Metaverse client: Hello, we understand that you advise businesses on metaverse.

Chief Metaverse Officer: That’s correct. We manage the organization of strategic partnerships for companies and individuals looking to scale a brand while also establishing the partnership ecosystem and management.

Metaverse client: Uh huh.

Chief Metaverse Officer: We also serve as the liaison between individuals and businesses connected to Metaverse-related projects, collaborations, and more. 

Metaverse client: OK.

Chief Metaverse Officer: Should we be having this meeting in the metaverse?

Metaverse client: Sure! Great idea. We’re excited to work with you.

Chief Metaverse Officer: Wonderful. Mind if I bring my timesheet?

In these early days, it’s best to avoid specifics and focus on enthusiasm. The technology will work itself out eventually.

Fresh from Gusto (and friends)

  • My colleague Jaclyn Anku tells the story of Francis Perkins and how she upended American work culture.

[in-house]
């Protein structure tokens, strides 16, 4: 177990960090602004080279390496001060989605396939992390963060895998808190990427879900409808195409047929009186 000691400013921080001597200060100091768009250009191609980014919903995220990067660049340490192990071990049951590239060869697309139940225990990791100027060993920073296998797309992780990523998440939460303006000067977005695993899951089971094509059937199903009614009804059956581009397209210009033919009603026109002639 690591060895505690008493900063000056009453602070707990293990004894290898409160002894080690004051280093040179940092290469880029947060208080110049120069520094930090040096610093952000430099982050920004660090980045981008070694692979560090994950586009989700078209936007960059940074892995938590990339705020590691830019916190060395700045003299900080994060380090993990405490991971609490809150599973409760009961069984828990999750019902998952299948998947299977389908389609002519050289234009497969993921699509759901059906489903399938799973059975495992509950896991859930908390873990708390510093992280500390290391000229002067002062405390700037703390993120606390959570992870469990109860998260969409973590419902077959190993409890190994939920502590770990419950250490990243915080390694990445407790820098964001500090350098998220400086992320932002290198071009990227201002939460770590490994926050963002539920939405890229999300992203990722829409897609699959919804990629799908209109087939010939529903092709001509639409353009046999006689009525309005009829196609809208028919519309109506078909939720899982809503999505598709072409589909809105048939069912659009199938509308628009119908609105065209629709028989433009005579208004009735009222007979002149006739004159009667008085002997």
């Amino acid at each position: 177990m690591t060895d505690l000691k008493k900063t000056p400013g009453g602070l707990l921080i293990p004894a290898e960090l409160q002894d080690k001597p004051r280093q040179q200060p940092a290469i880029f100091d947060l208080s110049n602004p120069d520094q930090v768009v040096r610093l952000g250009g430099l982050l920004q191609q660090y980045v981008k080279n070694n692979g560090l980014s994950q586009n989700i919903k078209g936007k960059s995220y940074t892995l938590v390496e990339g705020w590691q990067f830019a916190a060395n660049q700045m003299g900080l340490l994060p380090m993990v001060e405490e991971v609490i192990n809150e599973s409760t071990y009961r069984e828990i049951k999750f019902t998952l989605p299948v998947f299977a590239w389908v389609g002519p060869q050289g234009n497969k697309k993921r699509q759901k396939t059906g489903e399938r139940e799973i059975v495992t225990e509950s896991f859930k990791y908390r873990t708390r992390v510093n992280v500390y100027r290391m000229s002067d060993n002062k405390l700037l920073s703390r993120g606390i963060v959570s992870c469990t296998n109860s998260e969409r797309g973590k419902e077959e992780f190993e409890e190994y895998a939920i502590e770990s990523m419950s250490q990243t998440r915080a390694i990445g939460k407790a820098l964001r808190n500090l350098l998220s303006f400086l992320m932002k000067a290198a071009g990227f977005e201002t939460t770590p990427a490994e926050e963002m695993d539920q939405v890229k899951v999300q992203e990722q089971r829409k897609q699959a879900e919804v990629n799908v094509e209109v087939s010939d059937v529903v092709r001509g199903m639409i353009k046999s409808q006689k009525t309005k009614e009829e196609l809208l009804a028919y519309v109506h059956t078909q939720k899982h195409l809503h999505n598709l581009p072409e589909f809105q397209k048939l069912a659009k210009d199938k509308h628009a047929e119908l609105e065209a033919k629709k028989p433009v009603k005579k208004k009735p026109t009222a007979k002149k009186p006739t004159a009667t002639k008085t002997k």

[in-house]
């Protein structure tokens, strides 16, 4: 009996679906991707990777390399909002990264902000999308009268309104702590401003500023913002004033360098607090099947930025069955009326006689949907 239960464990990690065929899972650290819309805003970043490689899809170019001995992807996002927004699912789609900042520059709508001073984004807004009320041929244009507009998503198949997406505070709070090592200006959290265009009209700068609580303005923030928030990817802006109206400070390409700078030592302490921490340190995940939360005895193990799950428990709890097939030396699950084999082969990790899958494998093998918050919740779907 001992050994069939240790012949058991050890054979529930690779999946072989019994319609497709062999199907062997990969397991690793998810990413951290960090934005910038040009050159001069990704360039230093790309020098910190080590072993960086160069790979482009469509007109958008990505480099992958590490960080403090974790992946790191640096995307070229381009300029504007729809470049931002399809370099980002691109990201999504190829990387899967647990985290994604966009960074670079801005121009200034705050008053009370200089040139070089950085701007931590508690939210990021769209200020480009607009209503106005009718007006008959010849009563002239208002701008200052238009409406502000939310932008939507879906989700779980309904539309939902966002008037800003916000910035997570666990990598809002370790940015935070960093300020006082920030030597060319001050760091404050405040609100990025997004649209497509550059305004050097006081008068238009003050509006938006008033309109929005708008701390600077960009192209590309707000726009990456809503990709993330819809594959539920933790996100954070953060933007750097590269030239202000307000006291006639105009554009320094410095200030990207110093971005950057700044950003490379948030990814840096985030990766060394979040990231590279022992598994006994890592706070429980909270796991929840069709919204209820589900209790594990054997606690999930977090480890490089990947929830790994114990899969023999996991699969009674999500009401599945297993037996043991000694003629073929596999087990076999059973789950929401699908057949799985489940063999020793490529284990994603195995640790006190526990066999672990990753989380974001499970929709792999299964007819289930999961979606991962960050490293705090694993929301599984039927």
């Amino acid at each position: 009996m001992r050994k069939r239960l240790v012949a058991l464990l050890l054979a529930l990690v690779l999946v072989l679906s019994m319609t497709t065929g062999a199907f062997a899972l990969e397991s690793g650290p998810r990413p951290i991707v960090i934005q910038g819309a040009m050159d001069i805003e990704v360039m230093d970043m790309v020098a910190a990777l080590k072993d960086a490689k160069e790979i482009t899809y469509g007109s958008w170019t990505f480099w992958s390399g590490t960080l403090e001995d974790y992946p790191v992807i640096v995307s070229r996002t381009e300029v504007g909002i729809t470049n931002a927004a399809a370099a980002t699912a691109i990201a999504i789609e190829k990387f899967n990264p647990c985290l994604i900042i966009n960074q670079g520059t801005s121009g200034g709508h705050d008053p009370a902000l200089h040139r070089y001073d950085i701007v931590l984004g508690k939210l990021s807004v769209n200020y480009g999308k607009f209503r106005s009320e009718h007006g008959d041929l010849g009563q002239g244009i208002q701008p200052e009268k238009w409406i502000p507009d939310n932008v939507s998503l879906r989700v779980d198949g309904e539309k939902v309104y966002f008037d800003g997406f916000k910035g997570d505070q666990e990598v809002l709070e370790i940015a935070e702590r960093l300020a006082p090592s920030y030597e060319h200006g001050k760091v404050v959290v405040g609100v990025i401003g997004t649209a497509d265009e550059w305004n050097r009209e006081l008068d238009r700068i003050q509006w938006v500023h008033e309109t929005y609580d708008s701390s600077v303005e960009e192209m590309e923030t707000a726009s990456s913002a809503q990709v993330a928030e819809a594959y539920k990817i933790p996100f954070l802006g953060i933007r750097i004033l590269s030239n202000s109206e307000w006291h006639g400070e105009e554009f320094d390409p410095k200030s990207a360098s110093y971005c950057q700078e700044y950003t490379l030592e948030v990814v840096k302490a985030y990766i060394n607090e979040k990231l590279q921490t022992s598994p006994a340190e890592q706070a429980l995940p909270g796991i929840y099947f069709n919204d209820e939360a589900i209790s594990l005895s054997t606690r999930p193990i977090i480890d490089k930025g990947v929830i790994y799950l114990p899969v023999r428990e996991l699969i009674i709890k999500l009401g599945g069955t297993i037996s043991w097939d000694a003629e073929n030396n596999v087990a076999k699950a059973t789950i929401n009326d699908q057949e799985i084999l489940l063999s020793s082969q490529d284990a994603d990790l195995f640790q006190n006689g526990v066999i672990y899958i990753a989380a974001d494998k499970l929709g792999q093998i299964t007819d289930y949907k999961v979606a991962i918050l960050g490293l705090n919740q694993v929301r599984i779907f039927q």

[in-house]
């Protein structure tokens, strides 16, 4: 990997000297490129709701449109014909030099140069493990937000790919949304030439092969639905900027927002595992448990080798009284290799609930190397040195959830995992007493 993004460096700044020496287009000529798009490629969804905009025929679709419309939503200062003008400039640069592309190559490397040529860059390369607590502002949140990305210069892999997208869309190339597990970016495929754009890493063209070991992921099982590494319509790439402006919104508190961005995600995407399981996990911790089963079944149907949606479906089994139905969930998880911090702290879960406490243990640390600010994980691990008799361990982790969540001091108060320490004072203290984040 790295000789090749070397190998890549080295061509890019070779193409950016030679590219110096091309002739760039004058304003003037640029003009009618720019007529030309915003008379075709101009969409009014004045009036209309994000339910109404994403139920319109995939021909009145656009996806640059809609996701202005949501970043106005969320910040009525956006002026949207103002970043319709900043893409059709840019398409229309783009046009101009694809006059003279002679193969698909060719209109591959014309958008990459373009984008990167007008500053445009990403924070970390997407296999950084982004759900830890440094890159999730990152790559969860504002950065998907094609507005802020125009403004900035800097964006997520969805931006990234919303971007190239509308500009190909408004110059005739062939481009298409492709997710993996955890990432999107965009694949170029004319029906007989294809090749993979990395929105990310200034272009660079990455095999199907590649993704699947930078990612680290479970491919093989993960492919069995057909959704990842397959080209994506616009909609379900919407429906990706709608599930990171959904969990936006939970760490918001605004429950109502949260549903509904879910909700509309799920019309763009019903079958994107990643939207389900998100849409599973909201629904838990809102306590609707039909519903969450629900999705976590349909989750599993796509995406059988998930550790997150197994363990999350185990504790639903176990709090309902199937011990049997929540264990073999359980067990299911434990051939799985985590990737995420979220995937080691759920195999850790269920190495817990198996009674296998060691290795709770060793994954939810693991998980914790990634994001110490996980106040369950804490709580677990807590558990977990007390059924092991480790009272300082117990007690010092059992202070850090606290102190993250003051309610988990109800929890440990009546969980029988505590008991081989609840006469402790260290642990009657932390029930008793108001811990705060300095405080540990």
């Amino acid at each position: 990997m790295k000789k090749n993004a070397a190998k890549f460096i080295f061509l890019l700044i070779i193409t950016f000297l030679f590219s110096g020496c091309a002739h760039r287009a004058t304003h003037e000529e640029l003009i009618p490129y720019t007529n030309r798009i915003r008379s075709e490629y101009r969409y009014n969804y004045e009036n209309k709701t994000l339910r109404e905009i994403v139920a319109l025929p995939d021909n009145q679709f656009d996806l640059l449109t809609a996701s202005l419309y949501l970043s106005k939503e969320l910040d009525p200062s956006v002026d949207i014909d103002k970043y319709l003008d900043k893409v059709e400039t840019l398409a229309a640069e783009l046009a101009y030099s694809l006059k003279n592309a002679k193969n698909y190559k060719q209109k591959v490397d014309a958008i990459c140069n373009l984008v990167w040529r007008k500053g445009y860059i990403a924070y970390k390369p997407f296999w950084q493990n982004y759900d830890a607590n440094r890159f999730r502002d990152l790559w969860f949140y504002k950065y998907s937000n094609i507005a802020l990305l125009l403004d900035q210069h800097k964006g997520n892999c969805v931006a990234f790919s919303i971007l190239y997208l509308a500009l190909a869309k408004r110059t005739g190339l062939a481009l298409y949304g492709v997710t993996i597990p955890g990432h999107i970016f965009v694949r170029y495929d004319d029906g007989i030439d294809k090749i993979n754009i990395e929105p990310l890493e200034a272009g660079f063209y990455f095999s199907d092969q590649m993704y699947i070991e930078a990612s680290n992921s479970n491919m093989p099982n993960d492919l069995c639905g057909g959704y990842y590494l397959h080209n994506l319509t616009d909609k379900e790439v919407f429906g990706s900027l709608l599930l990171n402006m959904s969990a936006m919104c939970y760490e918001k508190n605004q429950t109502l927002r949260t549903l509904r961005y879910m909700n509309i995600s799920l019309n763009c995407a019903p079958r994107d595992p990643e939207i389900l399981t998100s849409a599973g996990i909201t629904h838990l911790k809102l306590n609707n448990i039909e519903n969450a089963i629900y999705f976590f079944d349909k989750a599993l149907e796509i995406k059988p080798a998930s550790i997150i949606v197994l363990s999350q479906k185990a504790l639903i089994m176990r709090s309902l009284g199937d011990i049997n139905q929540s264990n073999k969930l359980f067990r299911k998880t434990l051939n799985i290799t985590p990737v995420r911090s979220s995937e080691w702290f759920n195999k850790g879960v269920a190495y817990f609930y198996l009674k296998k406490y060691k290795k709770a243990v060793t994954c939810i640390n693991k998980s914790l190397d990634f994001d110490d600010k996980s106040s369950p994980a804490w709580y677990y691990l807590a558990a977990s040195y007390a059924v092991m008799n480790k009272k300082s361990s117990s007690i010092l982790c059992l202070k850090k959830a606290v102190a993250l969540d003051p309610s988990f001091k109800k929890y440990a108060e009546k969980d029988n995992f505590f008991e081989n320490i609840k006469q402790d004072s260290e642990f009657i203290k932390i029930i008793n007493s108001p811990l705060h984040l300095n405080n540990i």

• Shopify is building a Referral Program for Accountants. Please schedule time to connect with Gusto as we help them shape this Accountant program. Shopify wants to work with you to help your business grow!
  • Relay has teamed up with some of their favorite folks from the accounting and bookkeeping space to bring you their biggest Tax Season Prize Pack yet! Each prize includes tools and educational resources to give your firm that extra edge.


Last week, Carla Caldwell and I presented “The Guidance Gap: Clients Want People Advice.” If you missed it, you can watch the playback anytime on our blog.

Upcoming webinars on CPA Academy:

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Caleb Newquist Caleb is Editor-at-Large at Gusto. In 2009, he became the founding editor of Going Concern, the one-of-a-kind voice on the accounting profession, serving in the role for 9 years. Prior to Going Concern, Caleb worked as a CPA for nearly 6 years in New York and Denver. He lives in Denver with his wife, two daughters, and two cats.